As vice-president of the union Tudor became interested in union politics (as many Labor politicians were before their entry into politics) and persuaded the British unions to adopt the union label principle. Returning to Australia, Tudor worked at Abbotsford's mills and took a seat in the Victorian Trades Hall Council. In 1900 he became president.[1]

Tudor was president of the Victorian Life Saving Society, and held a Bronze Medallion as a qualified life saver.[2] He had a long association with the Richmond Football Club, and served as club president from 1909 to 1918.[3][4]

Entry into politicsEdit

 
Tudor early in his political career

A prominent figure in Richmond, Victoria, Tudor turned the Division of Yarra into the safest Labor seat in the country by winning that seat by a large margin in the 1901 federal election. Tudor was a deacon of the Congregational Church and angered some Protestants with his calls for Home Rule for Ireland.[1]

FrontbencherEdit

 
Tudor in 1908

Tudor was immediately elected the Labor Party's whip and assistant secretary, before ascending to the position of secretary in 1904. Under the leadership of Andrew Fisher, he was Minister for Trade and Customs during the three Fisher ministries, from 1908–1909, 1910–1913, and 1914–1915.[5] According to the Australian Dictionary of Biography, he was an "efficient administrator, with an eye for detail" who "made friends and earned respect on both sides of the House, and was considered to be the most moderate of the Victorian Labor members".[1]

Billy Hughes replaced Fisher as prime minister in 1915. Tudor maintained his position in the ministry, and initially remained neutral during the debate within the ALP over overseas conscription, which Hughes supported. After pressure from his local political labour council in Richmond, he eventually came out against conscription and resigned from the ministry in September 1916.[1] Tudor became a leader of the "No" campaign during the 1916 conscription referendum, alongside T. J. Ryan and William Higgs.[6] On 14 November, the ALP split irrevocably over the issue. Hughes led his supporters out of a caucus meeting and formed a new National Labor Party, allowing him to stay on as prime minister with the aid of the Liberals. Tudor was elected unopposed as the new leader of the Labor Party in his place – the party's first Australian-born leader. According to historian Denis Murphy, he was likely elected to the leadership simply because he was the first member of cabinet to resign over the issue.[7] Tudor did not succeed Liberal leader Joseph Cook as Leader of the Opposition until 17 February 1917, when the Third Hughes Ministry was sworn in with Hughes as leader of the composite Nationalist Party.[1]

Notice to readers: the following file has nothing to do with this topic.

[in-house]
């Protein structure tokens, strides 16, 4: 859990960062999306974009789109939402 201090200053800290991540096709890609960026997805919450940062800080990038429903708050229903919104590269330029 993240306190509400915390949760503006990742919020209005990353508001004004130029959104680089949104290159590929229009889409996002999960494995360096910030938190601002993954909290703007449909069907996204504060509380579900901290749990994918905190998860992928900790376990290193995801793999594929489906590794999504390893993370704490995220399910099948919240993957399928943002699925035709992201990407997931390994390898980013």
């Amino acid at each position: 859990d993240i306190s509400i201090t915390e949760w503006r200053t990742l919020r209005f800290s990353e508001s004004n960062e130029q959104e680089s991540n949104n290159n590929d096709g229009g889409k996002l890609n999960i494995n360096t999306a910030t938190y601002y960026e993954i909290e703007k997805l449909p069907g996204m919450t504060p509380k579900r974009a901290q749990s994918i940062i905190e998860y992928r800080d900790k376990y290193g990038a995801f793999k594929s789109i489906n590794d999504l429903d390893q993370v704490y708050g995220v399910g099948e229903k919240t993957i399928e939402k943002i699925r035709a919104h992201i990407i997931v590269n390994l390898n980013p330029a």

Leader of the OppositionEdit

 
Undated photo

Tudor led his party to a landslide defeat at the 1917 federal election. The ALP won just 22 seats out of 75, and the party was severely weakened by several of its senior figures following Hughes out of the party. Tudor was a leader of the successful "No" campaign at the 1917 conscription referendum. He was not regarded as a good public speaker, and his speeches were often seen as dull or confusing.[8]

While Tudor was respected within the ALP for his loyalty, he was often overshadowed by T. J. Ryan, the charismatic premier of Queensland. Ryan was the only remaining ALP premier in the country, and frequently campaigned outside his own state.[9] In May 1918, Tudor had to officially deny a report in The Age that he would step aside in favour of Ryan prior to the next federal election.[10] There was also some speculation that Fisher – who had been appointed High Commissioner to the United Kingdom – would return and resume the leadership. In May 1919, their former cabinet colleague King O'Malley wrote to Fisher in London that "many people are of the opinion that Labor will not win the next election under Tudor's leadership".[11]